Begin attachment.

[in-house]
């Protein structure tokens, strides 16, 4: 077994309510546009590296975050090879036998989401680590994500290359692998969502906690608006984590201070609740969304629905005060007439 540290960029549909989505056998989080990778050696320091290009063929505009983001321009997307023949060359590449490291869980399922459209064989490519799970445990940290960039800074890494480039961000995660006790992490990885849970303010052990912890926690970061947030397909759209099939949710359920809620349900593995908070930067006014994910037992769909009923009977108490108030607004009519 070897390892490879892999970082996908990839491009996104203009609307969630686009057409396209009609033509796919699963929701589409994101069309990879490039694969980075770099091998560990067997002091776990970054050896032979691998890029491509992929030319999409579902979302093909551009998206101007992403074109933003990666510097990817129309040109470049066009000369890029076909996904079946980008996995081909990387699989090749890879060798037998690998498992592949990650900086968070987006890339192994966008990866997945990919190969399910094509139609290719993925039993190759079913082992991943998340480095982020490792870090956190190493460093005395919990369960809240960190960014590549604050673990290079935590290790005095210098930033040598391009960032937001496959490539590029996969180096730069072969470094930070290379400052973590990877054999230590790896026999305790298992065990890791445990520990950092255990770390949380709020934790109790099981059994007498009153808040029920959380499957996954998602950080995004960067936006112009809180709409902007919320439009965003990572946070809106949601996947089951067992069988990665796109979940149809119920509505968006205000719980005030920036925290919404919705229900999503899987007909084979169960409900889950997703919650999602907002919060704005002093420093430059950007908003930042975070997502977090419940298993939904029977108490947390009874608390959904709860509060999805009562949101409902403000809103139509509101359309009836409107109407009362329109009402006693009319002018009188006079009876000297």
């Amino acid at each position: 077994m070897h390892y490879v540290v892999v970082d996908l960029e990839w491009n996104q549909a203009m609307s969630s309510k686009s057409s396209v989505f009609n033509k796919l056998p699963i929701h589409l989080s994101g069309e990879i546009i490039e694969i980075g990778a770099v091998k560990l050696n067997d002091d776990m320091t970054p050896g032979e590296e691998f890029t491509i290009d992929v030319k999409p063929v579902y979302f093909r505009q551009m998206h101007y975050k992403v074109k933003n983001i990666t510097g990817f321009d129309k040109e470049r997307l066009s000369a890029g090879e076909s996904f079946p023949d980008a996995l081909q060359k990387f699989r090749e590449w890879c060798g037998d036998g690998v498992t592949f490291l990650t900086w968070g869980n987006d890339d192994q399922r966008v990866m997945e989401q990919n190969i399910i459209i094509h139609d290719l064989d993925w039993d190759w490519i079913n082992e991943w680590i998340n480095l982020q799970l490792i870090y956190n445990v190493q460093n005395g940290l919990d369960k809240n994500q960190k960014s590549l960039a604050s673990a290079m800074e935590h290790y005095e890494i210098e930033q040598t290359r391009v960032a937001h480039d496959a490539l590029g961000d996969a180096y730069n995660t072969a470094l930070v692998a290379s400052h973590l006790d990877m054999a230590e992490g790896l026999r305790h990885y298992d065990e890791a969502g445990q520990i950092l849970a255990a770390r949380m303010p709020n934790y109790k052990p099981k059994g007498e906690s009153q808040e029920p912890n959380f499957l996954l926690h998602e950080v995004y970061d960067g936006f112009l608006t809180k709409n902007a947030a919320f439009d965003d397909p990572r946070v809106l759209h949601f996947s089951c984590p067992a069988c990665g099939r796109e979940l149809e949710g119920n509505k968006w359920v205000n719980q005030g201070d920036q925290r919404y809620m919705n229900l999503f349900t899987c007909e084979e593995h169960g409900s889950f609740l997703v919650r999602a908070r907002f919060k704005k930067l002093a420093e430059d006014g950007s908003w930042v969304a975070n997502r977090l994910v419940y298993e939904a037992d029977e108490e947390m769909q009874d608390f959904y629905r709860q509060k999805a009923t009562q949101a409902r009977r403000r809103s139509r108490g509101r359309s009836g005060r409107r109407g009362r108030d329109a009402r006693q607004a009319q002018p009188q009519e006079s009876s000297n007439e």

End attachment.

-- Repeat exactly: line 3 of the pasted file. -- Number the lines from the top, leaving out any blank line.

């Amino acid at each position: 077994m070897h390892y490879v540290v892999v970082d996908l960029e990839w491009n996104q549909a203009m609307s969630s309510k686009s057409s396209v989505f009609n033509k796919l056998p699963i929701h589409l989080s994101g069309e990879i546009i490039e694969i980075g990778a770099v091998k560990l050696n067997d002091d776990m320091t970054p050896g032979e590296e691998f890029t491509i290009d992929v030319k999409p063929v579902y979302f093909r505009q551009m998206h101007y975050k992403v074109k933003n983001i990666t510097g990817f321009d129309k040109e470049r997307l066009s000369a890029g090879e076909s996904f079946p023949d980008a996995l081909q060359k990387f699989r090749e590449w890879c060798g037998d036998g690998v498992t592949f490291l990650t900086w968070g869980n987006d890339d192994q399922r966008v990866m997945e989401q990919n190969i399910i459209i094509h139609d290719l064989d993925w039993d190759w490519i079913n082992e991943w680590i998340n480095l982020q799970l490792i870090y956190n445990v190493q460093n005395g940290l919990d369960k809240n994500q960190k960014s590549l960039a604050s673990a290079m800074e935590h290790y005095e890494i210098e930033q040598t290359r391009v960032a937001h480039d496959a490539l590029g961000d996969a180096y730069n995660t072969a470094l930070v692998a290379s400052h973590l006790d990877m054999a230590e992490g790896l026999r305790h990885y298992d065990e890791a969502g445990q520990i950092l849970a255990a770390r949380m303010p709020n934790y109790k052990p099981k059994g007498e906690s009153q808040e029920p912890n959380f499957l996954l926690h998602e950080v995004y970061d960067g936006f112009l608006t809180k709409n902007a947030a919320f439009d965003d397909p990572r946070v809106l759209h949601f996947s089951c984590p067992a069988c990665g099939r796109e979940l149809e949710g119920n509505k968006w359920v205000n719980q005030g201070d920036q925290r919404y809620m919705n229900l999503f349900t899987c007909e084979e593995h169960g409900s889950f609740l997703v919650r999602a908070r907002f919060k704005k930067l002093a420093e430059d006014g950007s908003w930042v969304a975070n997502r977090l994910v419940y298993e939904a037992d029977e108490e947390m769909q009874d608390f959904y629905r709860q509060k999805a009923t009562q949101a409902r009977r403000r809103s139509r108490g509101r359309s009836g005060r409107r109407g009362r108030d329109a009402r006693q607004a009319q002018p009188q009519e006079s009876s000297n007439e």